69th Primetime Emmy Awards: TV Review – Hollywood Reporter
Landmark winners and memorable speeches upstaged Stephen Colbert’s turn as host, but maybe that’s not such a bad thing for the Emmys.
There were good parts and bad parts to the 69th Primetime Emmy Awards telecast, but before I can address any of them, can we talk about the legends?
When Margaret Atwood took the stage with the creative team behind outstanding drama series winner The Handmaid’s Tale, she brought the last stragglers to their feet and capped off a night in which one legend after another took a moment in the spotlight and the audience rose to salute them.
Granted that the Emmys, like the Oscars and Grammys and every other Hollywood kudofest, are orgies of self-congratulatory banalities and hypocritical indignation. This is a room of outspoken liberals and alleged Trump haters who roared when former White House press secretary Sean Spicer came out on a rolling podium and then stood in line to take pictures with him during bathroom breaks.
But whatever insincerity one might accuse the show and the crowd of having, they stood for Atwood. They stood for Norman Lear and Carol Burnett. They stood for Oprah Winfrey. They stood for Cicely Tyson. The TV Academy found ways to honor some of the biggest, most powerful and most venerable names in the business and the audience was appreciative.
The crowd also stood for Lena Waithe and Aziz Ansari, in what was a landmark win for writing on a comedy series, making her the first African-American woman to win in the category. And that was just one of many landmark wins on Sunday night.
Donald Glover’s win for comedy directing the magnificent “B.A.N.” episode of Atlanta made him the first black winner in that category. Reed Morano was the first woman to win a drama directing Emmy in 22 years. Sterling K. Brown was the first black actor to win lead acting in a drama in 19 years. Apparently, and this may be the most mind-boggling thing to me, Riz Ahmed’s win for lead actor in a movie or miniseries was the first acting prize for any male actor of Asian descent. Ever.
And guess what? Every single one of them was deserved. Might I have had a different preference here or there? Sure. That’s the way preferences go. But man, that’s a great list of winners showing not just how special this creative moment is in television, but how the inclusion of a vast array of voices is a major part of how great it is. And the Emmys are just beginning to recognize what is just the tip of a creative iceberg. The inclusion of Issa Rae as a presenter, when she wasn’t nominated for any of the things she does so well on Insecure, was a reminder of that. This was not a night that showed how TV has achieved glorious equality, but man, it showed a medium that’s trying hard to let voices have their space, whether it’s on broadcast, premium cable or streaming.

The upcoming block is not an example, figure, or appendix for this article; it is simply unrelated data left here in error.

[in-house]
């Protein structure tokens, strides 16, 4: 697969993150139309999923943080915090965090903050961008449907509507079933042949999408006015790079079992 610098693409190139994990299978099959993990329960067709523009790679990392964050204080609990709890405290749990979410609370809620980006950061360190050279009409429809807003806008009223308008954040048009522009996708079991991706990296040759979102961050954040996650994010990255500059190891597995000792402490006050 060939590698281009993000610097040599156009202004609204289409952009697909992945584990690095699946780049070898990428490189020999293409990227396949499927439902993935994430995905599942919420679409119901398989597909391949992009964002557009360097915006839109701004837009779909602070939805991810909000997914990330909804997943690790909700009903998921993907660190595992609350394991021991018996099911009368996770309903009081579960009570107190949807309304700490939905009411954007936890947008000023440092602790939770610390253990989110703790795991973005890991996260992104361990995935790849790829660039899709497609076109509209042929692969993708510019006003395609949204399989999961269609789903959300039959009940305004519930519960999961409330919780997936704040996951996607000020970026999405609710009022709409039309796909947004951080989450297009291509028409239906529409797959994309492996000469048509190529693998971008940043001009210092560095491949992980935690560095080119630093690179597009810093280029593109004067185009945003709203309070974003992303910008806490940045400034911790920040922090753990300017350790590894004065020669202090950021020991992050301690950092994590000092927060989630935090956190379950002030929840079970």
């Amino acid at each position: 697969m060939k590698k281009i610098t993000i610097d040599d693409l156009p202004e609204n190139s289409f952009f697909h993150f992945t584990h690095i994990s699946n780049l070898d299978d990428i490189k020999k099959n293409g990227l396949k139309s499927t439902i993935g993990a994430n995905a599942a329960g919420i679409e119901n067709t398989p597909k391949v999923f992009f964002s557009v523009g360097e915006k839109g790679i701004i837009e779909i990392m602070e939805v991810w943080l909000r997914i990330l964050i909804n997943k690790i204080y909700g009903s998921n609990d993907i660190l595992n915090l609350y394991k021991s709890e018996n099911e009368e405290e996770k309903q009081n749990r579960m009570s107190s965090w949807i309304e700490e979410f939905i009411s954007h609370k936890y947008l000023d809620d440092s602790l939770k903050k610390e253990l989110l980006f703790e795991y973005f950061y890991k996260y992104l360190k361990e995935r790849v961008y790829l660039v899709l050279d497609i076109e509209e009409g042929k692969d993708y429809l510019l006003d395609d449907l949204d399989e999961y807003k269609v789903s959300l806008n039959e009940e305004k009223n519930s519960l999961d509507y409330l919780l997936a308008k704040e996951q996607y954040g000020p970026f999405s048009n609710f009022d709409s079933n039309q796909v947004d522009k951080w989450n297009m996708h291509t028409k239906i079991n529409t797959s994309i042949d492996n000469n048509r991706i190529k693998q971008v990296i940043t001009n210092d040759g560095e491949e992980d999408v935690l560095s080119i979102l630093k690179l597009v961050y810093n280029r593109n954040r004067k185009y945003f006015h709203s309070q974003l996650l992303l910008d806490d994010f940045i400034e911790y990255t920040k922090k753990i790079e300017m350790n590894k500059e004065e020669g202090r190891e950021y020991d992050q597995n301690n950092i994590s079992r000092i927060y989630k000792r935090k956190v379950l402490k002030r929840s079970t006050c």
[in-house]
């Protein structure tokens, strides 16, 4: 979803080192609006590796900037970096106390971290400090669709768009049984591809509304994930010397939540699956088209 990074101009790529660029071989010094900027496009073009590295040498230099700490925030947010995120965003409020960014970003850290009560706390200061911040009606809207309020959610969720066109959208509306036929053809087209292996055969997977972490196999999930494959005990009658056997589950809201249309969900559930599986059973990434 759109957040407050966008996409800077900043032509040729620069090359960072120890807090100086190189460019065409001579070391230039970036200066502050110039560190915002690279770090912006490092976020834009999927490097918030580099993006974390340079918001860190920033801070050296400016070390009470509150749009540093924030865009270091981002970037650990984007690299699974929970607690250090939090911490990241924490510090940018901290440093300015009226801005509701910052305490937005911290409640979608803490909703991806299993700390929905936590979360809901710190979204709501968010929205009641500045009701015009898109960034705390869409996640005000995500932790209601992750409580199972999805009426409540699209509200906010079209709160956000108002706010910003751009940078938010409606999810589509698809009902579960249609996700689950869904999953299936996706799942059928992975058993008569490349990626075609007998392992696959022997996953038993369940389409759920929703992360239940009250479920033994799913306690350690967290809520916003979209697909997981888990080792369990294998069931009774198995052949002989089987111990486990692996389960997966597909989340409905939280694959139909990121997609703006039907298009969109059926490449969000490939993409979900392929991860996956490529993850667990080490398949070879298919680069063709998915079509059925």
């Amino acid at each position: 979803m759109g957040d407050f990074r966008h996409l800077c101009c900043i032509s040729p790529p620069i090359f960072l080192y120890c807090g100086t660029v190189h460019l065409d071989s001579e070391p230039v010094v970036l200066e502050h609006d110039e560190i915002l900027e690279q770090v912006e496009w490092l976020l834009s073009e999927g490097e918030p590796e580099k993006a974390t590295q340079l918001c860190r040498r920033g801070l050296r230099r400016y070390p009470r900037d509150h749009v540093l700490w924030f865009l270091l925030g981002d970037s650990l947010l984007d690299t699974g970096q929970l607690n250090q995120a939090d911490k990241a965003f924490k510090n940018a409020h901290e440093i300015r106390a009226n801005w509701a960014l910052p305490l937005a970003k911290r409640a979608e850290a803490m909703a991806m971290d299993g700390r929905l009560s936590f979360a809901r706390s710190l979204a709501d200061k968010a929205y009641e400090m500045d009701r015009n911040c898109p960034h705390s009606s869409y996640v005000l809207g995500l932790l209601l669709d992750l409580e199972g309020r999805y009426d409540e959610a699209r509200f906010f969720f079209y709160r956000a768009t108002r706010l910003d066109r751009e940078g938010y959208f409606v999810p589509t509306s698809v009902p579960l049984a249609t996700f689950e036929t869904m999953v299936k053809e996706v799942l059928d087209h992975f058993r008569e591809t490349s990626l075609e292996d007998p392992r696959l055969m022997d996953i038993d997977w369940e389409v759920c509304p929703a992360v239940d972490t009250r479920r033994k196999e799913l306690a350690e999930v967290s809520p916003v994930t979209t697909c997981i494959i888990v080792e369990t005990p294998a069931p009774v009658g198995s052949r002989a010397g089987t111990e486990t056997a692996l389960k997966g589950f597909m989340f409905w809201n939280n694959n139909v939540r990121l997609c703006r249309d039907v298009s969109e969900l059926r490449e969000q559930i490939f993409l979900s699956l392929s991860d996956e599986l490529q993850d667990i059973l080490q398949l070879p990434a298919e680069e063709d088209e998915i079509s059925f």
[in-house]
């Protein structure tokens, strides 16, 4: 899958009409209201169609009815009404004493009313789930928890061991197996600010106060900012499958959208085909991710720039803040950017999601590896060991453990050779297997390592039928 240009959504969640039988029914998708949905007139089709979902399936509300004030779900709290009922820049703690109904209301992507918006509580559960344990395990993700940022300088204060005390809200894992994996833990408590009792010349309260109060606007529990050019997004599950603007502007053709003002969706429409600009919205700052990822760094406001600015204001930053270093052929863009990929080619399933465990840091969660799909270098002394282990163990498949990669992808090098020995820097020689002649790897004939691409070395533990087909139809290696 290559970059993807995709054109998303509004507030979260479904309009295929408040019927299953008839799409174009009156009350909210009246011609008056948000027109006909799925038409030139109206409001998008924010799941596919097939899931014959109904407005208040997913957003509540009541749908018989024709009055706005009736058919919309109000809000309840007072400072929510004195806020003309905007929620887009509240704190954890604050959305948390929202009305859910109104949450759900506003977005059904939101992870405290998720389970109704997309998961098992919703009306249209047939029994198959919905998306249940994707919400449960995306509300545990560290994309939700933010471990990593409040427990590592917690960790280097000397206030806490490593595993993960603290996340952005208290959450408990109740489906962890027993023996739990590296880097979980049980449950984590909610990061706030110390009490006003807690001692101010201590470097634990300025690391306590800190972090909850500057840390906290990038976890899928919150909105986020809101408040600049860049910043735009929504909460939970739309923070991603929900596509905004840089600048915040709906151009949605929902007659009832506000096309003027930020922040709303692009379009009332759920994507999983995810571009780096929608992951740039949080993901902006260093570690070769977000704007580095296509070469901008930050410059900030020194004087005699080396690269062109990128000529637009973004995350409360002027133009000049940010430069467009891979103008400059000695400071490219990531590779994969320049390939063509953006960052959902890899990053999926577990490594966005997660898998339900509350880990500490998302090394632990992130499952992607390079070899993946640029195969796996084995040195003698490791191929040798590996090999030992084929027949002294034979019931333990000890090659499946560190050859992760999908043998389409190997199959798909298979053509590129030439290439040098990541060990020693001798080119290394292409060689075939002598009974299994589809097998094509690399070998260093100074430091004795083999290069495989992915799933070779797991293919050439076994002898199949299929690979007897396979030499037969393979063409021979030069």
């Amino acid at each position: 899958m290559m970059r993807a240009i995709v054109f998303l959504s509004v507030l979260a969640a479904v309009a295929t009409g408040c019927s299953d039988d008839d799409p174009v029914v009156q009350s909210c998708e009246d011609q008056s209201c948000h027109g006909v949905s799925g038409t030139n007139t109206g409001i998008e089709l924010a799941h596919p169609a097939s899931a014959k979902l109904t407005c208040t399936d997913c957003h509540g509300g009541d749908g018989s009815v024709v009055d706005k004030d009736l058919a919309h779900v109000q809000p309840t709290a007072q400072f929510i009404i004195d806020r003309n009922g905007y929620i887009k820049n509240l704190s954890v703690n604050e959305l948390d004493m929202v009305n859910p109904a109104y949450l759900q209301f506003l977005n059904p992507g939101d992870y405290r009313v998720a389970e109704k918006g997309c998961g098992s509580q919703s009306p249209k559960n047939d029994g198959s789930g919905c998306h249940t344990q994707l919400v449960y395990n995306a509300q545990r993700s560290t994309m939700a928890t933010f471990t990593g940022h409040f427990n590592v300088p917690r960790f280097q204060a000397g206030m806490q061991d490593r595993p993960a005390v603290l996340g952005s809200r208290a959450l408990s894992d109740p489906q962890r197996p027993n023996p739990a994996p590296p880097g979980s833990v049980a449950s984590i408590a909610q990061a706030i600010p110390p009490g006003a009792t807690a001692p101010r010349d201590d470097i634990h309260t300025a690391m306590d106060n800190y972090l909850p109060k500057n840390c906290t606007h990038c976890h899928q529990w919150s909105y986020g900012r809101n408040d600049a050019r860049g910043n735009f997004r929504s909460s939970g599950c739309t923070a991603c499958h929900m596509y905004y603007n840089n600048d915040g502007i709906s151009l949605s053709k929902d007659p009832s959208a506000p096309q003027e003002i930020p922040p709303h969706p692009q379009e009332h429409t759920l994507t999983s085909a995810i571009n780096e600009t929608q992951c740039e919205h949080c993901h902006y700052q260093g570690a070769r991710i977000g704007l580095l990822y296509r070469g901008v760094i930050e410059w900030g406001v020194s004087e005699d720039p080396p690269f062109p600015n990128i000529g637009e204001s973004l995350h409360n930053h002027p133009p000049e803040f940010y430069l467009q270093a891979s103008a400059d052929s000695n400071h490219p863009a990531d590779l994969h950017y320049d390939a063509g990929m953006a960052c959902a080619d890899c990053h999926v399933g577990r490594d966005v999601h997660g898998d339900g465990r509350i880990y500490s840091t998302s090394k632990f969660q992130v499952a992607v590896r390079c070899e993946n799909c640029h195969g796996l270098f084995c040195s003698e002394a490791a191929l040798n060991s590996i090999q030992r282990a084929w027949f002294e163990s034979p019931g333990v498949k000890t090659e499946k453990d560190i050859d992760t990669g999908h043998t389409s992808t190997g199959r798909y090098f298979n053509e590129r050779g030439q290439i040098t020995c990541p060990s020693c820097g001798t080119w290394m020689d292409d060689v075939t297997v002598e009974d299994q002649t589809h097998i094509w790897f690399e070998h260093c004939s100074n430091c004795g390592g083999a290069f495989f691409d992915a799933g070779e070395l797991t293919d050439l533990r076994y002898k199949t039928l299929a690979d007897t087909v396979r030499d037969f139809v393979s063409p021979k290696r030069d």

Especially in the homestretch of the show, winners starting calling attention to progressive issues as well, and I’m assuming viewers on one side of the political aisle will probably complain, but Waithe celebrated the power of difference, Ahmed called out xenophobia and praised the Innocence Project and Nicole Kidman and the Big Little Liars team spoke to the importance of visibility for victims of domestic violence and the telling of female stories. If those are partisan political issues, they shouldn’t be.
That’s not to say that the Emmys would have been a safe space for our president. Host Stephen Colbert started by chuckling about Donald Trump’s lack of Emmy wins, a fact that Alec Baldwin also harped on. Julia Louis-Dreyfus, breaking a record for individual acting wins and proving white people could also set landmarks at these Emmys, made an impeachment joke. Reunited 9 to 5 stars Dolly Parton, Jane Fonda and Lily Tomlin, speaking of legends whom the crowd stood for, probably delivered the harshest Trump critique, but since they didn’t use his name, I guess we can’t be sure. Wink wink.
Going back to the deserving winners, there were a lot of satisfying victors in the telecast, and it wasn’t just those breaking boundaries and trumpeting illustrious firsts. Personal firsts could be good, too. Elisabeth Moss, front and center in so many TV classics in our Golden Age, finally won an Emmy and was so emotional about her Handmaid’s Tale trophy that she swore twice. Ann Dowd, a consummate character actor who has been telling people not to call her a character actor, can now replace “Character Actor” with “Emmy Winner” in front of her name. The Handmaid’s Tale became the first streaming series to win a comedy or drama series Emmy and that was an important boundary crossed, one that Netflix or Amazon probably were sure they’d get there earlier. Veep remains one of the best comedies on TV, and even if it added yet another comedy series bauble to its mantle, Atlanta still won a couple big ones for Glover, a breakthrough for the freshman FX comedy.
You’d look at Sunday’s Emmys and really feel like TV is in a good place, and that made for a show that was gratifying for this critic to watch.
It was still a flawed telecast. They all are.